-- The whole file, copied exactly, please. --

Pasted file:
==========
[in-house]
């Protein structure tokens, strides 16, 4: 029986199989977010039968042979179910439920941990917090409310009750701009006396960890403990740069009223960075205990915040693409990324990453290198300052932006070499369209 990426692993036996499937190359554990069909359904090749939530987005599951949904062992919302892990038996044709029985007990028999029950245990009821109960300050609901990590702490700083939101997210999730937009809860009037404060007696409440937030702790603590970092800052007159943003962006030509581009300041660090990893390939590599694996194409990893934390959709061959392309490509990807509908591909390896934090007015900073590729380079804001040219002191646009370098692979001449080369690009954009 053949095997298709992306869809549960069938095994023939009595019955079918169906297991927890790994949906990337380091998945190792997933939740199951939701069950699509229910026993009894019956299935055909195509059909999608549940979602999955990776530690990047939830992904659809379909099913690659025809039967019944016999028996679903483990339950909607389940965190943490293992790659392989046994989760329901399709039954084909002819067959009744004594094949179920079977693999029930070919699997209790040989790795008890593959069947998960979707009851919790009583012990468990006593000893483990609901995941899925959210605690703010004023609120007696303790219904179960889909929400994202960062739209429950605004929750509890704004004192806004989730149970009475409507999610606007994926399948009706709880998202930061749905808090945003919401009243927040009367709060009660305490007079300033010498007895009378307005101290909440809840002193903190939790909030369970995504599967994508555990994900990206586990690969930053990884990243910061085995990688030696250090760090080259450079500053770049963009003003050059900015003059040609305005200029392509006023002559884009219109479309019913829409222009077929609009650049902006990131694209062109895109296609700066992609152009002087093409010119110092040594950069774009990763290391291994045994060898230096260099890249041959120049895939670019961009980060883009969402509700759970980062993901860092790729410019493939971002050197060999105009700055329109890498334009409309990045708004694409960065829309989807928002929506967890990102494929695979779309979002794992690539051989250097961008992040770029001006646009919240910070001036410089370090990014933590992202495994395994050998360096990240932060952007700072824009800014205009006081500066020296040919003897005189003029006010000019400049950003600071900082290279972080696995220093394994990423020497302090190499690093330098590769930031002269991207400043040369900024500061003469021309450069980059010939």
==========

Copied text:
[in-house]
């Protein structure tokens, strides 16, 4: 029986199989977010039968042979179910439920941990917090409310009750701009006396960890403990740069009223960075205990915040693409990324990453290198300052932006070499369209 990426692993036996499937190359554990069909359904090749939530987005599951949904062992919302892990038996044709029985007990028999029950245990009821109960300050609901990590702490700083939101997210999730937009809860009037404060007696409440937030702790603590970092800052007159943003962006030509581009300041660090990893390939590599694996194409990893934390959709061959392309490509990807509908591909390896934090007015900073590729380079804001040219002191646009370098692979001449080369690009954009 053949095997298709992306869809549960069938095994023939009595019955079918169906297991927890790994949906990337380091998945190792997933939740199951939701069950699509229910026993009894019956299935055909195509059909999608549940979602999955990776530690990047939830992904659809379909099913690659025809039967019944016999028996679903483990339950909607389940965190943490293992790659392989046994989760329901399709039954084909002819067959009744004594094949179920079977693999029930070919699997209790040989790795008890593959069947998960979707009851919790009583012990468990006593000893483990609901995941899925959210605690703010004023609120007696303790219904179960889909929400994202960062739209429950605004929750509890704004004192806004989730149970009475409507999610606007994926399948009706709880998202930061749905808090945003919401009243927040009367709060009660305490007079300033010498007895009378307005101290909440809840002193903190939790909030369970995504599967994508555990994900990206586990690969930053990884990243910061085995990688030696250090760090080259450079500053770049963009003003050059900015003059040609305005200029392509006023002559884009219109479309019913829409222009077929609009650049902006990131694209062109895109296609700066992609152009002087093409010119110092040594950069774009990763290391291994045994060898230096260099890249041959120049895939670019961009980060883009969402509700759970980062993901860092790729410019493939971002050197060999105009700055329109890498334009409309990045708004694409960065829309989807928002929506967890990102494929695979779309979002794992690539051989250097961008992040770029001006646009919240910070001036410089370090990014933590992202495994395994050998360096990240932060952007700072824009800014205009006081500066020296040919003897005189003029006010000019400049950003600071900082290279972080696995220093394994990423020497302090190499690093330098590769930031002269991207400043040369900024500061003469021309450069980059010939």